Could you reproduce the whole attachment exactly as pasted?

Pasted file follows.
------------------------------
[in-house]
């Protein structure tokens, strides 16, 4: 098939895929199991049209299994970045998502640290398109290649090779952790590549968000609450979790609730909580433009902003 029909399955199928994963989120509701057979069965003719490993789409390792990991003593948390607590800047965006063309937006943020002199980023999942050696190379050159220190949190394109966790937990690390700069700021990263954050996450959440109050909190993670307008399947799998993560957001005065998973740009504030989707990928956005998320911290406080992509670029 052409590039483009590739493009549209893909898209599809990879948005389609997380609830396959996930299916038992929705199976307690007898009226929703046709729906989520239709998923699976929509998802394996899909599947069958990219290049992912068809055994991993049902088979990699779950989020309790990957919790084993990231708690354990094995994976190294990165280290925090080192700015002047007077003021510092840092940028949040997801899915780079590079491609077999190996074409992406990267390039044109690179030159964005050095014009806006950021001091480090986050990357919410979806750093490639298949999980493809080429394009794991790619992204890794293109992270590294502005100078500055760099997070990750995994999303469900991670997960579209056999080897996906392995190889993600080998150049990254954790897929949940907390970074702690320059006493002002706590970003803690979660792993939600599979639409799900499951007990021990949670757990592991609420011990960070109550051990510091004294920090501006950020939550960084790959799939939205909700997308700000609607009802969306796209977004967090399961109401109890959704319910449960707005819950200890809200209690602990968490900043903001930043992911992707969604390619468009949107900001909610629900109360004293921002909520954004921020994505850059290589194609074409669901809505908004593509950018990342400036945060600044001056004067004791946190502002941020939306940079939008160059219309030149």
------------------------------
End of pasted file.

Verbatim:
[in-house]
């Protein structure tokens, strides 16, 4: 098939895929199991049209299994970045998502640290398109290649090779952790590549968000609450979790609730909580433009902003 029909399955199928994963989120509701057979069965003719490993789409390792990991003593948390607590800047965006063309937006943020002199980023999942050696190379050159220190949190394109966790937990690390700069700021990263954050996450959440109050909190993670307008399947799998993560957001005065998973740009504030989707990928956005998320911290406080992509670029 052409590039483009590739493009549209893909898209599809990879948005389609997380609830396959996930299916038992929705199976307690007898009226929703046709729906989520239709998923699976929509998802394996899909599947069958990219290049992912068809055994991993049902088979990699779950989020309790990957919790084993990231708690354990094995994976190294990165280290925090080192700015002047007077003021510092840092940028949040997801899915780079590079491609077999190996074409992406990267390039044109690179030159964005050095014009806006950021001091480090986050990357919410979806750093490639298949999980493809080429394009794991790619992204890794293109992270590294502005100078500055760099997070990750995994999303469900991670997960579209056999080897996906392995190889993600080998150049990254954790897929949940907390970074702690320059006493002002706590970003803690979660792993939600599979639409799900499951007990021990949670757990592991609420011990960070109550051990510091004294920090501006950020939550960084790959799939939205909700997308700000609607009802969306796209977004967090399961109401109890959704319910449960707005819950200890809200209690602990968490900043903001930043992911992707969604390619468009949107900001909610629900109360004293921002909520954004921020994505850059290589194609074409669901809505908004593509950018990342400036945060600044001056004067004791946190502002941020939306940079939008160059219309030149």